Several FF and even APS sensors exceed both the dynamic range and color fidelity of an H4D-40. It's really not that hard to measure, even without a monochromator sweep (the way I do it). Measuring, on well calibrated equipment, is "fact", Marc.
    I'd hazard to guess that I'm more up on DALSA's various working relationships than you. Citing a 12 year old piece of sales literature is not "fact".
    keeping in mind they produce both CCD and CMOS sensors.​
    True. But keep in mind that they don't produce CMOS that is competitive with anything Sony, Canon, or Panasonic produce. That's only one reason why DALSA was bleeding out when Teledyne bought them a few months back.
    where THEY say CCDs provide the performance benchmarks in photographic, industrial and scientific applications that demand the highest image quality.​
    Actually, no, that's not what they say, at all. What they really do say is that
    "CCDs have traditionally provided the performance benchmarks in the photographic, scientific, and industrial applications that demand the highest image quality (as measured in quantum efficiency and noise) at the expense of system size."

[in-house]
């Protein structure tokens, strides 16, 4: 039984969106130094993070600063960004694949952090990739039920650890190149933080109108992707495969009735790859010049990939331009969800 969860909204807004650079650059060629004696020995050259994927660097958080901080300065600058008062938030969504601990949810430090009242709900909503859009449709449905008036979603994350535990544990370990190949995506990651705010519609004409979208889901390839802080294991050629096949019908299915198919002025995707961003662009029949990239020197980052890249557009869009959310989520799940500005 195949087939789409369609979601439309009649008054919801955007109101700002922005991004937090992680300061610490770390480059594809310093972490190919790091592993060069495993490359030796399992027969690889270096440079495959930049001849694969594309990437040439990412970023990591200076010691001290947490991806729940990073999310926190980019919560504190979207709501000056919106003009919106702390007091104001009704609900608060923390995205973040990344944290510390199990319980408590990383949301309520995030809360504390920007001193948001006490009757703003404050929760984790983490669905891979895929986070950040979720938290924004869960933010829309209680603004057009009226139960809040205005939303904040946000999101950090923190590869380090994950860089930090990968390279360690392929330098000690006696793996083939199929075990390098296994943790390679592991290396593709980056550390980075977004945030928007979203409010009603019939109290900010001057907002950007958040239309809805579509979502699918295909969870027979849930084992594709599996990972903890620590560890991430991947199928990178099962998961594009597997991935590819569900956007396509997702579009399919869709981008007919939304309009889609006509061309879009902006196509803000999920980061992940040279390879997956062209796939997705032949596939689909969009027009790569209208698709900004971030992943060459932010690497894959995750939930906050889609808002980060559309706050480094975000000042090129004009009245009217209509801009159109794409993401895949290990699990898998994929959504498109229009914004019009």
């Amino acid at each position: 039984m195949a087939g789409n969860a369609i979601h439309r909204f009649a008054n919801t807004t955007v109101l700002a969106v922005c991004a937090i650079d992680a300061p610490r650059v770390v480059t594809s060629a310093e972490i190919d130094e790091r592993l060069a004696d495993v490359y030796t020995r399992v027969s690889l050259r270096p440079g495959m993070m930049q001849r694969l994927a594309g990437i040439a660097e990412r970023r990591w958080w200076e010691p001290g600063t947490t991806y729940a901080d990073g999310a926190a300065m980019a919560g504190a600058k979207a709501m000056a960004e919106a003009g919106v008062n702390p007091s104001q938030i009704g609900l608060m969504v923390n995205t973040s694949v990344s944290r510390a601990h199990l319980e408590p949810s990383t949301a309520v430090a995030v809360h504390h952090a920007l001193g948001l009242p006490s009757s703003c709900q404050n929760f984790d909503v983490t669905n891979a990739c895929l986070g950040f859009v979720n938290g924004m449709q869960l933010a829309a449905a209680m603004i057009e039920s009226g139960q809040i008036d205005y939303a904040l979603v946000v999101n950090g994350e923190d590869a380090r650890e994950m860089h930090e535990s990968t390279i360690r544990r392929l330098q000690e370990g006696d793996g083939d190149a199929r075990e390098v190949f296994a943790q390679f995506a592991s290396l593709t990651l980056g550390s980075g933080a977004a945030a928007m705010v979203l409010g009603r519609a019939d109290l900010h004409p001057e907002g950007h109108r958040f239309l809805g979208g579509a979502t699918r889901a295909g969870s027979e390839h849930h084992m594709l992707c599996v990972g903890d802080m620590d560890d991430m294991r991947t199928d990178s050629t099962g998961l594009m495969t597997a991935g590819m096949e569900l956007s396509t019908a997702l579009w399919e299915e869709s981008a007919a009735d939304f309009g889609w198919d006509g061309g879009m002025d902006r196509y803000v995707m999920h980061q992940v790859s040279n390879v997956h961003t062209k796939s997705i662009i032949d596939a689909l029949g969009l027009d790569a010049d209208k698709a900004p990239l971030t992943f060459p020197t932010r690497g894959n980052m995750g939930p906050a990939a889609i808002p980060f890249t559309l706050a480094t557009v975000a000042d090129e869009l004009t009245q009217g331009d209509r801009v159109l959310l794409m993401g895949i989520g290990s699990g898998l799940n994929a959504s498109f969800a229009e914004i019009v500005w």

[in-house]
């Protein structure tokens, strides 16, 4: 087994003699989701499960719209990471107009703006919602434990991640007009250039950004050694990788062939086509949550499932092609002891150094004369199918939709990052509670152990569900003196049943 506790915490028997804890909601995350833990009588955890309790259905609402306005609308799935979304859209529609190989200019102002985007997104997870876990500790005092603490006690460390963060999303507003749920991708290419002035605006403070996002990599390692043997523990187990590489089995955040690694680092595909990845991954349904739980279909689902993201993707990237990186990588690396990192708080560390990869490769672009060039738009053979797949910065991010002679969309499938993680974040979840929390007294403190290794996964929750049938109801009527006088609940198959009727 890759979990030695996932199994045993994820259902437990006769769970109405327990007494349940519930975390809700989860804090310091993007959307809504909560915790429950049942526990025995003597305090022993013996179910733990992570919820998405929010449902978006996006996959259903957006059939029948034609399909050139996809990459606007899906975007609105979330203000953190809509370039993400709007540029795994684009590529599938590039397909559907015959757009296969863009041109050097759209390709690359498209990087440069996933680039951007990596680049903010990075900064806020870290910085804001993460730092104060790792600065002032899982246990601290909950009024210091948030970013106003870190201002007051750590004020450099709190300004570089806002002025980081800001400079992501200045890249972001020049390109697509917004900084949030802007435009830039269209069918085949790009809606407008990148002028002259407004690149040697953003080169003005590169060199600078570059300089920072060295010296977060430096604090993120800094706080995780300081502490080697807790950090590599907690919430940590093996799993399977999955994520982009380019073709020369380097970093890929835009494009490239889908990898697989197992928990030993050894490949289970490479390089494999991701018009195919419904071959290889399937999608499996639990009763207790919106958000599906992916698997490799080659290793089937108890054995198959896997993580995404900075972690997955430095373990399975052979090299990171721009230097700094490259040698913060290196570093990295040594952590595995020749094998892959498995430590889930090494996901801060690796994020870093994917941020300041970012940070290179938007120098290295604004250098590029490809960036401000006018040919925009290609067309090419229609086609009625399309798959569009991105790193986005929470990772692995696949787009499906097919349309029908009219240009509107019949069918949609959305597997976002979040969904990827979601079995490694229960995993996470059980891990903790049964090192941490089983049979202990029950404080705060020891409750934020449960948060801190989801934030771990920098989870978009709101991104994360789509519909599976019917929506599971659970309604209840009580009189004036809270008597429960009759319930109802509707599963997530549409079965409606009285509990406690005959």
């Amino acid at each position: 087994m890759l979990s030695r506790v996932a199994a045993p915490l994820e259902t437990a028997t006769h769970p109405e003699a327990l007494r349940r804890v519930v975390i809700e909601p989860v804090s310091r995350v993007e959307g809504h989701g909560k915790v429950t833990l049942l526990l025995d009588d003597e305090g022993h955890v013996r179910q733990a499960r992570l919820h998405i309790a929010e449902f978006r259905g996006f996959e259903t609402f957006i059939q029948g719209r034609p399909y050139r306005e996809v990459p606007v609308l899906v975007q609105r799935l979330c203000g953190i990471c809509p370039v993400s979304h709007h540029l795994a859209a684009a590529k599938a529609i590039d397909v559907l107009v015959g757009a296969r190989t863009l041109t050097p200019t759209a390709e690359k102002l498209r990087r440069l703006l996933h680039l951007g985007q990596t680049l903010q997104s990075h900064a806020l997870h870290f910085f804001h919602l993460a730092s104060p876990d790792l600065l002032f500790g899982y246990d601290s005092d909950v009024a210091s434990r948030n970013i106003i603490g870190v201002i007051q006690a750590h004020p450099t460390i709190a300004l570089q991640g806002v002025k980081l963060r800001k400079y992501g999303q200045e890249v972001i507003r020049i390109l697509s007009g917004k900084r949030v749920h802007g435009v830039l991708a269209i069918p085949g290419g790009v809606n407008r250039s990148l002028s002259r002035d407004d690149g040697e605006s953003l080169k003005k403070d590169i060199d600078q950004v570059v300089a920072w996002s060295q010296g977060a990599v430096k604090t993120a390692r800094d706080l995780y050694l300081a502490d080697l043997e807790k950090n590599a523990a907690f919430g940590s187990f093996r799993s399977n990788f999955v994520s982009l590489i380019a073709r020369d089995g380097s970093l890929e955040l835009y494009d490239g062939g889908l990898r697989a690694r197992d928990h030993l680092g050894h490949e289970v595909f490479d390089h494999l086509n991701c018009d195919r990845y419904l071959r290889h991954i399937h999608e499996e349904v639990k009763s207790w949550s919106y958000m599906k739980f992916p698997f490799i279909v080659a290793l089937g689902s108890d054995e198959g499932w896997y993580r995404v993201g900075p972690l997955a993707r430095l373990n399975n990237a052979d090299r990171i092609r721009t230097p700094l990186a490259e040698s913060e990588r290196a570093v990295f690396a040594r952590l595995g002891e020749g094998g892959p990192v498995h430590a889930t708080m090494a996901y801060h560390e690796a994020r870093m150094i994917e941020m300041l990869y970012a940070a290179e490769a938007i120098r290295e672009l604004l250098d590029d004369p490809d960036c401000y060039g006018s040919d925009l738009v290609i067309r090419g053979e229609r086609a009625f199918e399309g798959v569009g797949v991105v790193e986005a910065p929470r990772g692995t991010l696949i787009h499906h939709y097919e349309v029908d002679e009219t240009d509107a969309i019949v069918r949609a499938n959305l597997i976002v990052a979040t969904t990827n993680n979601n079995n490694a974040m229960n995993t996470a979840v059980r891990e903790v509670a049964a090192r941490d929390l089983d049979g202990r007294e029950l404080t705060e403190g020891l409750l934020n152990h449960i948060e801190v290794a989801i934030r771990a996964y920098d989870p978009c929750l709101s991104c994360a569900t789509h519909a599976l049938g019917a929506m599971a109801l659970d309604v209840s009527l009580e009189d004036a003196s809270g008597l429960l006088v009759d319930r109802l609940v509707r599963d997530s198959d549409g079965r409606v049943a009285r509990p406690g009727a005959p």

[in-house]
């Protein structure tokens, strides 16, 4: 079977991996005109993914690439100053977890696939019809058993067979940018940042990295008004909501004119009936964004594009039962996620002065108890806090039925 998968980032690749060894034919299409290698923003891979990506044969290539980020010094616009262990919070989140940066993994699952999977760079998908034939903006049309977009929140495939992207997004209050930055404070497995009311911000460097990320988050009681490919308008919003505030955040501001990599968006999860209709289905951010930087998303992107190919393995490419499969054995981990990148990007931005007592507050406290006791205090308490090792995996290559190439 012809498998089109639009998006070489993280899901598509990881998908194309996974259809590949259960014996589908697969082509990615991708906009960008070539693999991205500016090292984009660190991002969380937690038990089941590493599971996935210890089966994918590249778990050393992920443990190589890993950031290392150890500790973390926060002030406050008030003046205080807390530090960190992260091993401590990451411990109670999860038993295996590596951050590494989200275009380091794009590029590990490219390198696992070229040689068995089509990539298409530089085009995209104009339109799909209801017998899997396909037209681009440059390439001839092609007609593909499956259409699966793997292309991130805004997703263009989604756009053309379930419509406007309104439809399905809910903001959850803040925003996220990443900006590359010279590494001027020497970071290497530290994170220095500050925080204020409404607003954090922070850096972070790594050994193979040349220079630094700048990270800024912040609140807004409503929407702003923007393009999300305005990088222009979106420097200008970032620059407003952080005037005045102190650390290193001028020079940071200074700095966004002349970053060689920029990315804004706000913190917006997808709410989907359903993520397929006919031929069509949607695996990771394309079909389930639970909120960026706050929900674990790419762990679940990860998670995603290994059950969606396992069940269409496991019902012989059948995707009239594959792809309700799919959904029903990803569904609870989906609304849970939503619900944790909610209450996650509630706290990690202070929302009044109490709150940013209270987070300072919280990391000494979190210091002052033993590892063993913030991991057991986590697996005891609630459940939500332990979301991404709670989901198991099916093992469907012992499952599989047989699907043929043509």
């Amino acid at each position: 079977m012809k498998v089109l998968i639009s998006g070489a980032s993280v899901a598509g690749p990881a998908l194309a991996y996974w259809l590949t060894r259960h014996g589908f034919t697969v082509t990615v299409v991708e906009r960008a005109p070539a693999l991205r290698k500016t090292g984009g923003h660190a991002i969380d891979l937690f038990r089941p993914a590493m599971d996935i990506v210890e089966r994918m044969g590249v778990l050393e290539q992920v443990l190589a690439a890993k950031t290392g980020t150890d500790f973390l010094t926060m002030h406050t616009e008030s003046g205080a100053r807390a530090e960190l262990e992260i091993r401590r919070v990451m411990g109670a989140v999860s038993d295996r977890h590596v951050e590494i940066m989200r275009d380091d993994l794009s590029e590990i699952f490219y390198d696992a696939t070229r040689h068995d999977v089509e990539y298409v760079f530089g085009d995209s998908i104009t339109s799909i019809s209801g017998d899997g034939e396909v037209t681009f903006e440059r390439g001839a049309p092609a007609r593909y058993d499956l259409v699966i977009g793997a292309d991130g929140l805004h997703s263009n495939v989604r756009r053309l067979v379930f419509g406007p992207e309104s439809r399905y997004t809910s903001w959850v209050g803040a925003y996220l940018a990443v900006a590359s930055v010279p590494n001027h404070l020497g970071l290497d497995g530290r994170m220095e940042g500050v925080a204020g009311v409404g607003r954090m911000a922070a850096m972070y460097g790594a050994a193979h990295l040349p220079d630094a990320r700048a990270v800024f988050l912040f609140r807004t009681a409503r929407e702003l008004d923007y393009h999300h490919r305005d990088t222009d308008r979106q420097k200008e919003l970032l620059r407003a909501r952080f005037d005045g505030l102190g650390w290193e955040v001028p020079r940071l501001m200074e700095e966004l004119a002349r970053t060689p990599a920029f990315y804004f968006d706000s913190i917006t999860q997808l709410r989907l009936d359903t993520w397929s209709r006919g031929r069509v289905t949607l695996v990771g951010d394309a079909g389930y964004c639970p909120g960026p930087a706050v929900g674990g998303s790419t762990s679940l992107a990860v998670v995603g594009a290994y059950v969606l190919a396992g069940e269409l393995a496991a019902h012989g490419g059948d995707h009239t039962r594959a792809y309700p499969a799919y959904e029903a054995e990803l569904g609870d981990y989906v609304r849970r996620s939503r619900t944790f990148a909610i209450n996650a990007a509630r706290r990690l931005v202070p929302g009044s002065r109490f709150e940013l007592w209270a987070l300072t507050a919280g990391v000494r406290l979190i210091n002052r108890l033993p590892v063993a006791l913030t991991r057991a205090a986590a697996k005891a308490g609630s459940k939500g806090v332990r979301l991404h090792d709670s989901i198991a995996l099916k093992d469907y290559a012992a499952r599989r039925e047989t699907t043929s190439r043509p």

When people talk about what "traditionally" was, it's a rhetorical device they use to introduce how things have changed.
    "As a result, you can find CCDs in low-cost low-power cellphone cameras and CMOS sensors in high-performance professional and industrial cameras, directly contradicting the early stereotypes."
    Here's what DALSA said that they were going to do 10 years ago when they bought the Philips CCD business...
    "To grow our Company profitability into a $100 million Digital Imaging Solutions business by 2002 and $1 billion by the end of the decade, by being the world’s leading developer and supplier of high performance silicon image sensors, electronic cameras and other semiconductor imaging technologies."
    Now, how much do you think you can believe from these folks? Since you suggested I Google something, I'll make the same suggestion back to you. Have a look at DALSA's financials from the Philips sensor business acquisition to the Teledyne buyout. Once you adjust for inflation, you'll see that they shrank about 60% in the last 10 years. The really scary thing is that, once you adjust for inflation, you'll see that Philips was doing as much sensor business 11 years ago with 60 people as DALSA was doing last year with 600 people.
    "Same old same old" just isn't working any more.
     
  55. After reading this thread, I have to say Joseph is far more convincing. His arguments are logical, thorough, and he actually uses some references as evidence. I was always suspicious of MF advocates, searching the internet for some clear visual proof of MF superiority is like walking through a landmine of false positives and vague "you have to SEE how amazing it is" statements without any actual visual qualification. If someone could link something which proves the superiority of digital MF in pure image quality I would love to see it.